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Neurochemical Research

, Volume 3, Issue 4, pp 501–517 | Cite as

Some factors influencing the neurotoxicity of intrastriatal injections of kainic acid

  • E. G. McGeer
  • P. L. McGeer
Original Articles

Abstract

Intrastriatal injections of kainic acid are known to destroy striatal neurons including many containing choline acetyltransferase (CAT) and glutamic acid decarboxylase (GAD). Using these enzymes as indices of neuronal loss, the neurotoxicity of small doses of kainic acid was found to be influenced by injection time and volume. It was partly blocked by coninjection of some but not all glutamate antagonists or by prior lesioning of the corticostriatal tract. Other adjuvants, drugs, or lesions tested had little modifying effect, except that changes in the dopaminergic system seemed to increase the toxicity towards cholinergic but not GABAnergic systems. High-affinity glutamate accumulation by neostriatal synaptosomes was significantly increased 1–7 days following kainic acid injections. MAO and acetylcholinesterase activities were depressed in kainic acid-lesioned striata but not nearly as much as were CAT and GAD. An indirect mechanism involving glutamate release and inhibition of reuptake is suggested for kainic acid neurotoxicity.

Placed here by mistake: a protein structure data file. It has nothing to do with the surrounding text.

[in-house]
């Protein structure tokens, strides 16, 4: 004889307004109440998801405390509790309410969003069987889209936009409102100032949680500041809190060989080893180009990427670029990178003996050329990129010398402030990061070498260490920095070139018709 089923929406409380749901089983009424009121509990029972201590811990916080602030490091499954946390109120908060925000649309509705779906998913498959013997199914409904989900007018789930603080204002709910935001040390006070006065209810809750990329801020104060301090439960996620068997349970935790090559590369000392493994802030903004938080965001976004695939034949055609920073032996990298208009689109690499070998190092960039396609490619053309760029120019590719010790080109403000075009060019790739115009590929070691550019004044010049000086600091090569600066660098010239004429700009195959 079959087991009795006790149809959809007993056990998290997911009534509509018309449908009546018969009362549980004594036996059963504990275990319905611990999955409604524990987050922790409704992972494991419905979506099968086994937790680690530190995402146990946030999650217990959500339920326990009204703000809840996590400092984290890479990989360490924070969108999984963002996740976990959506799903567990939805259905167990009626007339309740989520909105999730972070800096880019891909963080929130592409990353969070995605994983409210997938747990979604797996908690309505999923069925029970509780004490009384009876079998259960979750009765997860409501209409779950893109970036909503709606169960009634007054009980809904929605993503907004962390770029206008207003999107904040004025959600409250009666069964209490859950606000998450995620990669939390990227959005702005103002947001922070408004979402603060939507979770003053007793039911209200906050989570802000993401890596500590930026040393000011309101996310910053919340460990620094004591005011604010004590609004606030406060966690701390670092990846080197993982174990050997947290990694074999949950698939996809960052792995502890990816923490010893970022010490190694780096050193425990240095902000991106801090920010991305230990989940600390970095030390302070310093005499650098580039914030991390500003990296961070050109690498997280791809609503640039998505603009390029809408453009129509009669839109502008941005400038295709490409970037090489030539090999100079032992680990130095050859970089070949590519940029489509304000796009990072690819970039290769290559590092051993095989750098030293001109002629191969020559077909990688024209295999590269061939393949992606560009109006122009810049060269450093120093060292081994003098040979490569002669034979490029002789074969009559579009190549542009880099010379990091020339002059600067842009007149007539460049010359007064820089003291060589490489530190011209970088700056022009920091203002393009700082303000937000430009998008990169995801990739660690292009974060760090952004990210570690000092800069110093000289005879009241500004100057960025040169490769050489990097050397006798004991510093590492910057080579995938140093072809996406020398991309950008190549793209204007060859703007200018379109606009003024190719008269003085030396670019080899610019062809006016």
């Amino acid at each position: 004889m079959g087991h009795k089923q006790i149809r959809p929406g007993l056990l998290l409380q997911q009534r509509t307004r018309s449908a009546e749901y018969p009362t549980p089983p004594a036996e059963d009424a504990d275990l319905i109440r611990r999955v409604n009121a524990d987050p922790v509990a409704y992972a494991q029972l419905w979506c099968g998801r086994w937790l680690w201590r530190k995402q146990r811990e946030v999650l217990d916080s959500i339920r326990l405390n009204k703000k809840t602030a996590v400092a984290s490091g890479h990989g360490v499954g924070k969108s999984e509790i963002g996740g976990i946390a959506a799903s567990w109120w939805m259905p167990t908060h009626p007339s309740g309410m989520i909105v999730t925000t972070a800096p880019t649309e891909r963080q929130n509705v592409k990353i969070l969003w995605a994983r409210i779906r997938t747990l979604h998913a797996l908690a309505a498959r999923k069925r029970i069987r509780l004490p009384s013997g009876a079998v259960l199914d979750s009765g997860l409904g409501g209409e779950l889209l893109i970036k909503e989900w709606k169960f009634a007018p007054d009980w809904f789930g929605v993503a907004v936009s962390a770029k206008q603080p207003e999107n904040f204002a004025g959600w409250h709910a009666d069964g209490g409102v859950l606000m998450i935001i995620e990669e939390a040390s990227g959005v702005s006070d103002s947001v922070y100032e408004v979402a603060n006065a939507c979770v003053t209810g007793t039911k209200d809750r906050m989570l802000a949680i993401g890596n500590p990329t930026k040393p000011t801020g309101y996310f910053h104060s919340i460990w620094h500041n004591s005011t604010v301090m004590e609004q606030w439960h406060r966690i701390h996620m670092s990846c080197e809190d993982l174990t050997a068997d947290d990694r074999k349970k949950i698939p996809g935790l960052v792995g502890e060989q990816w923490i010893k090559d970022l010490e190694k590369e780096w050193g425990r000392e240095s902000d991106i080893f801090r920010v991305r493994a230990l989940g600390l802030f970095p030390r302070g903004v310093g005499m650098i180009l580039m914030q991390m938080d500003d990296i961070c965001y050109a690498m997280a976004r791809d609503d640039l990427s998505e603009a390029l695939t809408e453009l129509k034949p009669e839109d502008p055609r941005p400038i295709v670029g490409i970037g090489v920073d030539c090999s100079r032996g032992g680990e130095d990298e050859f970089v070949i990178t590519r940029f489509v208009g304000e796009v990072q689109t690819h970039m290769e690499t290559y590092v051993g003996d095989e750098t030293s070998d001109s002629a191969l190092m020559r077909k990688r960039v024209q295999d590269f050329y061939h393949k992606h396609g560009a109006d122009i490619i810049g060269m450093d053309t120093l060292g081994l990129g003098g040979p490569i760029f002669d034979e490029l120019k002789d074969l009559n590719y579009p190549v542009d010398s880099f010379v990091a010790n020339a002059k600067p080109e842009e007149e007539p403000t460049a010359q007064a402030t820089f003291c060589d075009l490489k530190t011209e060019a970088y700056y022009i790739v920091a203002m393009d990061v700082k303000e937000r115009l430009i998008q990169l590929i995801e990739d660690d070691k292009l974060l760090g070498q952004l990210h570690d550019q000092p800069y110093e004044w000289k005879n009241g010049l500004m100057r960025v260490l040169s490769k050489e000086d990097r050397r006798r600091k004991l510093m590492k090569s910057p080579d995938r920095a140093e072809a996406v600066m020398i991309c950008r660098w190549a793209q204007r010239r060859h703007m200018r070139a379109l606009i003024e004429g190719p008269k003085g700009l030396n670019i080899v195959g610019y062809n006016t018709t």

Keywords

Glutamate Choline Acetylcholinesterase Injection Time Glutamate Release 
These keywords were added by machine and not by the authors. This process is experimental and the keywords may be updated as the learning algorithm improves.

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Copyright information

© Plenum Publishing Corporation 1978

Authors and Affiliations

  • E. G. McGeer
    • 1
  • P. L. McGeer
    • 1
  1. 1.Kinsmen Laboratory of Neurological Research Department of PsychiatryUniversity of British ColumbiaVancouverCanada

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